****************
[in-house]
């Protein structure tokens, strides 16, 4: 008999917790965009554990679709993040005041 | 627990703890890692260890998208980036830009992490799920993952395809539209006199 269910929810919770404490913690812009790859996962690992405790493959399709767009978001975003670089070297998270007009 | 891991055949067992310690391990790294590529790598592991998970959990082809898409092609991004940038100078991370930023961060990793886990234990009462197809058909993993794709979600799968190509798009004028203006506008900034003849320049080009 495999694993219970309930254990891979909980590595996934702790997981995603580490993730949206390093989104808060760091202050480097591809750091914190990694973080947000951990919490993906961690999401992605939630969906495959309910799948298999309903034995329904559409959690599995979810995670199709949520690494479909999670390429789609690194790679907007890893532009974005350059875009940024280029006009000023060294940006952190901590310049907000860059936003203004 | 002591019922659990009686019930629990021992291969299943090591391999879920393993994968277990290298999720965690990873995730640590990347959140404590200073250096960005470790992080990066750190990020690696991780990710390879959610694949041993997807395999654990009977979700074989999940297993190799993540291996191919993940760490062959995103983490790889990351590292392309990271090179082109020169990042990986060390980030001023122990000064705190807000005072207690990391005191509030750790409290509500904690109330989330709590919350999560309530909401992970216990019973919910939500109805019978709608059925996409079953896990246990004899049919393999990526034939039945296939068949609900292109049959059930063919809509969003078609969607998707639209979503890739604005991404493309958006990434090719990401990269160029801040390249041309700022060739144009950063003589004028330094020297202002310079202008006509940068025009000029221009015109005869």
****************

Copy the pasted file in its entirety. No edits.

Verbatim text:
[in-house]
């Protein structure tokens, strides 16, 4: 008999917790965009554990679709993040005041 | 627990703890890692260890998208980036830009992490799920993952395809539209006199 269910929810919770404490913690812009790859996962690992405790493959399709767009978001975003670089070297998270007009 | 891991055949067992310690391990790294590529790598592991998970959990082809898409092609991004940038100078991370930023961060990793886990234990009462197809058909993993794709979600799968190509798009004028203006506008900034003849320049080009 495999694993219970309930254990891979909980590595996934702790997981995603580490993730949206390093989104808060760091202050480097591809750091914190990694973080947000951990919490993906961690999401992605939630969906495959309910799948298999309903034995329904559409959690599995979810995670199709949520690494479909999670390429789609690194790679907007890893532009974005350059875009940024280029006009000023060294940006952190901590310049907000860059936003203004 | 002591019922659990009686019930629990021992291969299943090591391999879920393993994968277990290298999720965690990873995730640590990347959140404590200073250096960005470790992080990066750190990020690696991780990710390879959610694949041993997807395999654990009977979700074989999940297993190799993540291996191919993940760490062959995103983490790889990351590292392309990271090179082109020169990042990986060390980030001023122990000064705190807000005072207690990391005191509030750790409290509500904690109330989330709590919350999560309530909401992970216990019973919910939500109805019978709608059925996409079953896990246990004899049919393999990526034939039945296939068949609900292109049959059930063919809509969003078609969607998707639209979503890739604005991404493309958006990434090719990401990269160029801040390249041309700022060739144009950063003589004028330094020297202002310079202008006509940068025009000029221009015109005869």